Understanding and facilitating learning in children with Autism

Dr Giacomo Vivanti talks about his recent research on how children with autism learn and how we can improve the learning outcomes using innovative treatment approaches.

Autism more than any other neurodevelopmental disorder, impacts the ability of individuals to learn the communication skills, the socialisation skills and the daily living skills that are necessary to live an independent life, to find and maintain a job, to have friends and to have a social life.

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Prevention as Intervention

Dr Kristelle Hudry reviews recent research findings that explore the feasibility of initiating therapy with infants at high risk of Autism Spectrum Disorders.

Infographic: Autism & Vaccines

Vaccine Infographic

The movement against vaccinations continues to make news with numerous articles across all media, and public health experts are required to continuously defend vaccinations.

This topic is not a theoretical one…it effects the lives and health of many.

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An Investigation of School Age Outcomes of Children with an Autism Spectrum Disorder

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The overall objective of this research is to conduct a thorough cognitive and behavioural assessment of children diagnosed with an ASD after age 3 years. The aim is to ascertain the developmental progress of these children during middle childhood, between the ages of 7-9 years. Each child’s social competencies and his/her adjustment to the school environment will also be investigated. An additional aim of the study will be to investigate whether age of diagnosis produces differential cognitive and behavioural outcomes at 7-9 years. This will be achieved by comparing the developmental outcomes of children diagnosed at 24 months, with those diagnosed after age 3 years.

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Understanding health professional views of adults with ASD

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This research is part of Program 3 of the Autism CRC

What is the purpose of this research?

This project is one part of a larger program aimed to empower adults with autism to find a place in society (Autism CRC Program 3). This project is unique in that it aims to take a comprehensive understanding of adults with ASD and their individual experiences with the health care system. It also aims to understand how we can work with health professionals to improve their understanding of the needs of adults with ASD. This information will help to inform the development of online strategies, tools and resources to enhance health promotion and understanding of health care needs for adults with autism.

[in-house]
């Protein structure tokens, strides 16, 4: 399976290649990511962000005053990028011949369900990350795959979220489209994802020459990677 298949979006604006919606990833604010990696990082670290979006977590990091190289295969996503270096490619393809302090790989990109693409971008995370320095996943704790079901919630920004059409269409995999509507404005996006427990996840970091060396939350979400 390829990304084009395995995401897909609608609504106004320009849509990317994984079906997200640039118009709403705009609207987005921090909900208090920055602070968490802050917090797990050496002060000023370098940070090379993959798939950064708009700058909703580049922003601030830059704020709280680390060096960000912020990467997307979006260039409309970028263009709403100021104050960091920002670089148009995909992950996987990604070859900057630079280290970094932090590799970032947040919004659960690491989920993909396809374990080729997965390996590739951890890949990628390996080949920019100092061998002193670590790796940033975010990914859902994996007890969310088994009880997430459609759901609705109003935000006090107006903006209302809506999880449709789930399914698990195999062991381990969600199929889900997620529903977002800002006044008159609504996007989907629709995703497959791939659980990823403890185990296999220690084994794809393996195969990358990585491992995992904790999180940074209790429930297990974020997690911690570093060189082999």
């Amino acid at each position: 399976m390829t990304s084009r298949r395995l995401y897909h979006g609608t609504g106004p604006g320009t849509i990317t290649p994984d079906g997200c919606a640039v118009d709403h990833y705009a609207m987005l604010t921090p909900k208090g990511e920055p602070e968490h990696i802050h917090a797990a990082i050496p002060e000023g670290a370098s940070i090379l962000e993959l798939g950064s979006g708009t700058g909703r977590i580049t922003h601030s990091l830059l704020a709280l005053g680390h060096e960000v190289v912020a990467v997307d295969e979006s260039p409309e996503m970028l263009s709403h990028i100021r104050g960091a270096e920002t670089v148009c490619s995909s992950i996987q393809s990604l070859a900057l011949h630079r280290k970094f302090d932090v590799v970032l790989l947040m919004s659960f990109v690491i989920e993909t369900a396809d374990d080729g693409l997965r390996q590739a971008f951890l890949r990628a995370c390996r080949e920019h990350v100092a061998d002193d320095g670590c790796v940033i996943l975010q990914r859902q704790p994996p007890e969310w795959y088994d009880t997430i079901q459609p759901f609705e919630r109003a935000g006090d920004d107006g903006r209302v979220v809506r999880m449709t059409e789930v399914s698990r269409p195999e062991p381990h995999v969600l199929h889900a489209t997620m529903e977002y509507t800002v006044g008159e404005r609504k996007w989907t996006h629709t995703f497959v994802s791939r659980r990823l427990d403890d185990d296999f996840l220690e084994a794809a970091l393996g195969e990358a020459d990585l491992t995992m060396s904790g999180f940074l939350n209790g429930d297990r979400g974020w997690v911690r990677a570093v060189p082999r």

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Annie-Malory is swimming for OTARC

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Annie-Malory is 11 years old. She is participating in the Melbourne Swim Classic 2015 on February 28, at noon on St Kilda Beach.

She says, “OTARC helps my sister, myself and other people with autism have better lives.”

You can support Annie in her swim by visiting Annie-Malory’s supporter’s page and making a donation.

Thank you Annie for nominating OTARC as your charity in this event.

Inside the Lab – Episode 6: Early Autism and Global Knowledge Transfer

Dr Josephine Barbaro is joined by Professor Catherine Lord and Dr Andy Shih during the week of Autism activities, co-ordinated by Olga Tennison Autism Research Centre, held at La Trobe University December 2014. The focus of episode 6 is early identification and diagnosis of ASD as well as global knowledge transfer.

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Autism research playlist makes Apple’s best of 2014

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Olga Tennison Autism Research Centre’s iTunes U playlist made it to Apple’s “Best of 2014″ list. This is indeed a significant world wide achievement and continues to prove the popularity of evidence based information within the community. The playlist contains episodes of Inside the Lab, interviews and recordings of presentations.

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Ways to interact with children with ASD

Dr Kristlle Hudry from Olga Tennison Autism Research Centre was interviewed about parent-child interactions by Hilary Harper from 774 ABC Melbourne.  Dr Hudry looks at different approaches and what research tells us about these approaches.

Press play to hear the interview.

Can you help us during the school holidays?

Research with a child

 

 

 

 

 

 

OTARC needs the help of children, teenagers and/or adults (with or without ASD) to volunteer for a practice assessment, to allow clinicians on the ADOS-2 course (Autism Diagnostic Observation Schedule) to practice their new skills under supervision.  In thanks for your help, we can provide a short assessment report (if your child has an ASD) and a $20 Coles-Myer gift card.

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